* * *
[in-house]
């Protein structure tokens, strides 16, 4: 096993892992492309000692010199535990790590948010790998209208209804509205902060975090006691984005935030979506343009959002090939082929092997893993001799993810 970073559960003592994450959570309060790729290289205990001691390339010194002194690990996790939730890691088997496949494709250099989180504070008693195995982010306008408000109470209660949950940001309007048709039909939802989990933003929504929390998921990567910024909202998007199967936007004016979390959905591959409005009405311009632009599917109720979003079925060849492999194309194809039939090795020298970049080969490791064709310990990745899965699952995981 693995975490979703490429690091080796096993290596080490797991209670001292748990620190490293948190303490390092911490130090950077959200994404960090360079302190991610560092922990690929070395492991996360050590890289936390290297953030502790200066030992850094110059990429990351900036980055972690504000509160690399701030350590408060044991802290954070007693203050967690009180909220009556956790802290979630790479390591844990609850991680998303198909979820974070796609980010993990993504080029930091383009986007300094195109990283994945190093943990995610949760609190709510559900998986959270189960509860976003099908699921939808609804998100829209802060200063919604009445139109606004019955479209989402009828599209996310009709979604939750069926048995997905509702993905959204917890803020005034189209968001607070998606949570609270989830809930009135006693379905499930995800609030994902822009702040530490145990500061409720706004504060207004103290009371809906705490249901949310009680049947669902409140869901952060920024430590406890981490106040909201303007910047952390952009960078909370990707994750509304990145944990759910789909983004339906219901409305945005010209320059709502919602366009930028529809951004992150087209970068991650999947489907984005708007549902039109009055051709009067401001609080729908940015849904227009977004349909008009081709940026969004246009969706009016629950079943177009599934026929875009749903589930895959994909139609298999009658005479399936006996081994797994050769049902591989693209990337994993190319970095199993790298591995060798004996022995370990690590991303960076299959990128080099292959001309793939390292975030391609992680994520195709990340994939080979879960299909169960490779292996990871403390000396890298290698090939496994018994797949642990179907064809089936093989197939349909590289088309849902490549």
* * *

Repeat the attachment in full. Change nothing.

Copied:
[in-house]
């Protein structure tokens, strides 16, 4: 096993892992492309000692010199535990790590948010790998209208209804509205902060975090006691984005935030979506343009959002090939082929092997893993001799993810 970073559960003592994450959570309060790729290289205990001691390339010194002194690990996790939730890691088997496949494709250099989180504070008693195995982010306008408000109470209660949950940001309007048709039909939802989990933003929504929390998921990567910024909202998007199967936007004016979390959905591959409005009405311009632009599917109720979003079925060849492999194309194809039939090795020298970049080969490791064709310990990745899965699952995981 693995975490979703490429690091080796096993290596080490797991209670001292748990620190490293948190303490390092911490130090950077959200994404960090360079302190991610560092922990690929070395492991996360050590890289936390290297953030502790200066030992850094110059990429990351900036980055972690504000509160690399701030350590408060044991802290954070007693203050967690009180909220009556956790802290979630790479390591844990609850991680998303198909979820974070796609980010993990993504080029930091383009986007300094195109990283994945190093943990995610949760609190709510559900998986959270189960509860976003099908699921939808609804998100829209802060200063919604009445139109606004019955479209989402009828599209996310009709979604939750069926048995997905509702993905959204917890803020005034189209968001607070998606949570609270989830809930009135006693379905499930995800609030994902822009702040530490145990500061409720706004504060207004103290009371809906705490249901949310009680049947669902409140869901952060920024430590406890981490106040909201303007910047952390952009960078909370990707994750509304990145944990759910789909983004339906219901409305945005010209320059709502919602366009930028529809951004992150087209970068991650999947489907984005708007549902039109009055051709009067401001609080729908940015849904227009977004349909008009081709940026969004246009969706009016629950079943177009599934026929875009749903589930895959994909139609298999009658005479399936006996081994797994050769049902591989693209990337994993190319970095199993790298591995060798004996022995370990690590991303960076299959990128080099292959001309793939390292975030391609992680994520195709990340994939080979879960299909169960490779292996990871403390000396890298290698090939496994018994797949642990179907064809089936093989197939349909590289088309849902490549």